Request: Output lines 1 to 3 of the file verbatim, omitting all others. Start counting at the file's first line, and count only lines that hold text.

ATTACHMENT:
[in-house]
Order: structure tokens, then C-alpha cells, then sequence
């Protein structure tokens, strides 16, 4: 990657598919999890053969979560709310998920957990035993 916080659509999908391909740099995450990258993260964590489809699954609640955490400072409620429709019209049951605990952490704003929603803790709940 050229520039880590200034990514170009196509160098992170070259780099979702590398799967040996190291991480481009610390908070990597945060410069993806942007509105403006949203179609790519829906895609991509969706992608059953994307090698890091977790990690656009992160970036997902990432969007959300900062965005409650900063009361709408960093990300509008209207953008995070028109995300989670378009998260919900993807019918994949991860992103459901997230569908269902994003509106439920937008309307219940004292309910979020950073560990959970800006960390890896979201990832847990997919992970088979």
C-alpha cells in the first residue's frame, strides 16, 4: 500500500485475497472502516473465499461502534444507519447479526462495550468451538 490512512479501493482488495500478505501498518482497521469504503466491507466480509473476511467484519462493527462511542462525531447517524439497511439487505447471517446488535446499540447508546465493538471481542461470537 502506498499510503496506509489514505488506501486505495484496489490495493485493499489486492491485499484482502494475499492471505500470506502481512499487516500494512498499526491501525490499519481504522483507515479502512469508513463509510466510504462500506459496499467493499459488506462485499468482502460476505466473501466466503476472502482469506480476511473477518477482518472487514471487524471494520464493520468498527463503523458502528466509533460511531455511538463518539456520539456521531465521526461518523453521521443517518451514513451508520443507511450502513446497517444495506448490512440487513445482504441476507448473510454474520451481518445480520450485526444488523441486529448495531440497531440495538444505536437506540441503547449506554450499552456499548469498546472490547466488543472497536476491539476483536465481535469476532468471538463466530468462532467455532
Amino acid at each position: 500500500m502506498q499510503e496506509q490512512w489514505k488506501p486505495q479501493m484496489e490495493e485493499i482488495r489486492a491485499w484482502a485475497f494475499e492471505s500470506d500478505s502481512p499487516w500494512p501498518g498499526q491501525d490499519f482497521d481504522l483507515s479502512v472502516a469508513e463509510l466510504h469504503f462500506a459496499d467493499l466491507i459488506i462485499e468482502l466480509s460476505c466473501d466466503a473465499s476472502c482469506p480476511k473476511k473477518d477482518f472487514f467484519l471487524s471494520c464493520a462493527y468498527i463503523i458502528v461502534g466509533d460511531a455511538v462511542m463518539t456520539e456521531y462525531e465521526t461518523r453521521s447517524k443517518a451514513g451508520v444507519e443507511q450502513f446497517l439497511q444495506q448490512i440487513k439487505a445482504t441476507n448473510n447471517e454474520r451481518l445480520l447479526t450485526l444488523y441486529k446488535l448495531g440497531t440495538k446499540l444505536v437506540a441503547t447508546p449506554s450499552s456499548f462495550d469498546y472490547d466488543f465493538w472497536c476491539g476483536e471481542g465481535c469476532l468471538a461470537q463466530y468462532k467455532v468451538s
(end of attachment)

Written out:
[in-house]
Order: structure tokens, then C-alpha cells, then sequence
């Protein structure tokens, strides 16, 4: 990657598919999890053969979560709310998920957990035993 916080659509999908391909740099995450990258993260964590489809699954609640955490400072409620429709019209049951605990952490704003929603803790709940 050229520039880590200034990514170009196509160098992170070259780099979702590398799967040996190291991480481009610390908070990597945060410069993806942007509105403006949203179609790519829906895609991509969706992608059953994307090698890091977790990690656009992160970036997902990432969007959300900062965005409650900063009361709408960093990300509008209207953008995070028109995300989670378009998260919900993807019918994949991860992103459901997230569908269902994003509106439920937008309307219940004292309910979020950073560990959970800006960390890896979201990832847990997919992970088979």